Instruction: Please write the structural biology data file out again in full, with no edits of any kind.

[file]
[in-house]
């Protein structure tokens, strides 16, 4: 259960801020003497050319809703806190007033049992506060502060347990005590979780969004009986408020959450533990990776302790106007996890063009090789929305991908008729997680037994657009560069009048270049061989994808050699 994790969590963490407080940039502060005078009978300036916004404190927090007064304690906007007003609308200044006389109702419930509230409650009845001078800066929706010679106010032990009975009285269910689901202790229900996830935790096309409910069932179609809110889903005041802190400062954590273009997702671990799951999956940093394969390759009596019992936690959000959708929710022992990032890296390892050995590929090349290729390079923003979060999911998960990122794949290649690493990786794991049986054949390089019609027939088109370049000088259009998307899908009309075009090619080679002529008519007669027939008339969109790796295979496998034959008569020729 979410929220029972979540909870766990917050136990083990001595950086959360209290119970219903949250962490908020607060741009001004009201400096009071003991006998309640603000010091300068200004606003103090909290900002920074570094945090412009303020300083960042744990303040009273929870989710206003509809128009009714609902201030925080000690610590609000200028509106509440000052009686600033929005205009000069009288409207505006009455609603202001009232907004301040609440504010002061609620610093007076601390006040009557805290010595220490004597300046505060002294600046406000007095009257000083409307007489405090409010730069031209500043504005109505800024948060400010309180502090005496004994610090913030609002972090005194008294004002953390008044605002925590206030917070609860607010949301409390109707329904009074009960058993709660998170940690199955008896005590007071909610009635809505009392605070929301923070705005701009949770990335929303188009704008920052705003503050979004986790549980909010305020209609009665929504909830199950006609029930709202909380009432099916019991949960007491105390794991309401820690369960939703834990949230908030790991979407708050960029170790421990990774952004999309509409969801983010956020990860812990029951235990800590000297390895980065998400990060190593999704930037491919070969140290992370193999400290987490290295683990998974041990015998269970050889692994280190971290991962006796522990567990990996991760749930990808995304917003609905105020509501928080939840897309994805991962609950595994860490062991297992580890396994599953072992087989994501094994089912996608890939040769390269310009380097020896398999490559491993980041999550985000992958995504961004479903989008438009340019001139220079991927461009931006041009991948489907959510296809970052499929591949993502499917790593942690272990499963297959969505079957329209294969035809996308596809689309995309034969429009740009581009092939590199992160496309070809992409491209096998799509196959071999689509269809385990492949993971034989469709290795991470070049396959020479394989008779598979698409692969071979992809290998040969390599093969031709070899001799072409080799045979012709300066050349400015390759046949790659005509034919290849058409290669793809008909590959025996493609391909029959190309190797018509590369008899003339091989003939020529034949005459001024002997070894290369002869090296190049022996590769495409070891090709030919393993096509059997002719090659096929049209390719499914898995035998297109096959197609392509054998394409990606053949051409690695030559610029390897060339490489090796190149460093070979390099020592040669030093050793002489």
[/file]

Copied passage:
[in-house]
């Protein structure tokens, strides 16, 4: 259960801020003497050319809703806190007033049992506060502060347990005590979780969004009986408020959450533990990776302790106007996890063009090789929305991908008729997680037994657009560069009048270049061989994808050699 994790969590963490407080940039502060005078009978300036916004404190927090007064304690906007007003609308200044006389109702419930509230409650009845001078800066929706010679106010032990009975009285269910689901202790229900996830935790096309409910069932179609809110889903005041802190400062954590273009997702671990799951999956940093394969390759009596019992936690959000959708929710022992990032890296390892050995590929090349290729390079923003979060999911998960990122794949290649690493990786794991049986054949390089019609027939088109370049000088259009998307899908009309075009090619080679002529008519007669027939008339969109790796295979496998034959008569020729 979410929220029972979540909870766990917050136990083990001595950086959360209290119970219903949250962490908020607060741009001004009201400096009071003991006998309640603000010091300068200004606003103090909290900002920074570094945090412009303020300083960042744990303040009273929870989710206003509809128009009714609902201030925080000690610590609000200028509106509440000052009686600033929005205009000069009288409207505006009455609603202001009232907004301040609440504010002061609620610093007076601390006040009557805290010595220490004597300046505060002294600046406000007095009257000083409307007489405090409010730069031209500043504005109505800024948060400010309180502090005496004994610090913030609002972090005194008294004002953390008044605002925590206030917070609860607010949301409390109707329904009074009960058993709660998170940690199955008896005590007071909610009635809505009392605070929301923070705005701009949770990335929303188009704008920052705003503050979004986790549980909010305020209609009665929504909830199950006609029930709202909380009432099916019991949960007491105390794991309401820690369960939703834990949230908030790991979407708050960029170790421990990774952004999309509409969801983010956020990860812990029951235990800590000297390895980065998400990060190593999704930037491919070969140290992370193999400290987490290295683990998974041990015998269970050889692994280190971290991962006796522990567990990996991760749930990808995304917003609905105020509501928080939840897309994805991962609950595994860490062991297992580890396994599953072992087989994501094994089912996608890939040769390269310009380097020896398999490559491993980041999550985000992958995504961004479903989008438009340019001139220079991927461009931006041009991948489907959510296809970052499929591949993502499917790593942690272990499963297959969505079957329209294969035809996308596809689309995309034969429009740009581009092939590199992160496309070809992409491209096998799509196959071999689509269809385990492949993971034989469709290795991470070049396959020479394989008779598979698409692969071979992809290998040969390599093969031709070899001799072409080799045979012709300066050349400015390759046949790659005509034919290849058409290669793809008909590959025996493609391909029959190309190797018509590369008899003339091989003939020529034949005459001024002997070894290369002869090296190049022996590769495409070891090709030919393993096509059997002719090659096929049209390719499914898995035998297109096959197609392509054998394409990606053949051409690695030559610029390897060339490489090796190149460093070979390099020592040669030093050793002489």